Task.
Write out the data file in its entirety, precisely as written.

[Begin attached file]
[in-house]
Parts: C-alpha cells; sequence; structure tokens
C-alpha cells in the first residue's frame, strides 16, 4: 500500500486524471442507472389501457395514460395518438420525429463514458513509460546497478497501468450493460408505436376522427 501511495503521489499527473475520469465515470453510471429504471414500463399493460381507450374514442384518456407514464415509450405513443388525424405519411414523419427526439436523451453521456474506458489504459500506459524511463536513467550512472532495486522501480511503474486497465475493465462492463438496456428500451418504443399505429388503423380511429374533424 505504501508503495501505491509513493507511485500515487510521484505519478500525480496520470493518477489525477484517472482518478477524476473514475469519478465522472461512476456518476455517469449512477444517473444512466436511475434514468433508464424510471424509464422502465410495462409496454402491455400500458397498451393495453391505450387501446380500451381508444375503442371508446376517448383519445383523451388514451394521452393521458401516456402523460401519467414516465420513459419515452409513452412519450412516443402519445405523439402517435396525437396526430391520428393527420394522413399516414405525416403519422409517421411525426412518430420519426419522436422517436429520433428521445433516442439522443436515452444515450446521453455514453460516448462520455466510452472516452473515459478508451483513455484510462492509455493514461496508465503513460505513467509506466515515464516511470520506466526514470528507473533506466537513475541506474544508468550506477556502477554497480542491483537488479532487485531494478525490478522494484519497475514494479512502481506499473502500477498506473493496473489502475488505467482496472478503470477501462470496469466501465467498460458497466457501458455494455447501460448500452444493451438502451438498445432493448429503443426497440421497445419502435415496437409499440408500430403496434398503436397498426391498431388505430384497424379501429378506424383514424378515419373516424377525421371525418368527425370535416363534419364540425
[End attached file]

[in-house]
Parts: C-alpha cells; sequence; structure tokens
C-alpha cells in the first residue's frame, strides 16, 4: 500500500486524471442507472389501457395514460395518438420525429463514458513509460546497478497501468450493460408505436376522427 501511495503521489499527473475520469465515470453510471429504471414500463399493460381507450374514442384518456407514464415509450405513443388525424405519411414523419427526439436523451453521456474506458489504459500506459524511463536513467550512472532495486522501480511503474486497465475493465462492463438496456428500451418504443399505429388503423380511429374533424 505504501508503495501505491509513493507511485500515487510521484505519478500525480496520470493518477489525477484517472482518478477524476473514475469519478465522472461512476456518476455517469449512477444517473444512466436511475434514468433508464424510471424509464422502465410495462409496454402491455400500458397498451393495453391505450387501446380500451381508444375503442371508446376517448383519445383523451388514451394521452393521458401516456402523460401519467414516465420513459419515452409513452412519450412516443402519445405523439402517435396525437396526430391520428393527420394522413399516414405525416403519422409517421411525426412518430420519426419522436422517436429520433428521445433516442439522443436515452444515450446521453455514453460516448462520455466510452472516452473515459478508451483513455484510462492509455493514461496508465503513460505513467509506466515515464516511470520506466526514470528507473533506466537513475541506474544508468550506477556502477554497480542491483537488479532487485531494478525490478522494484519497475514494479512502481506499473502500477498506473493496473489502475488505467482496472478503470477501462470496469466501465467498460458497466457501458455494455447501460448500452444493451438502451438498445432493448429503443426497440421497445419502435415496437409499440408500430403496434398503436397498426391498431388505430384497424379501429378506424383514424378515419373516424377525421371525418368527425370535416363534419364540425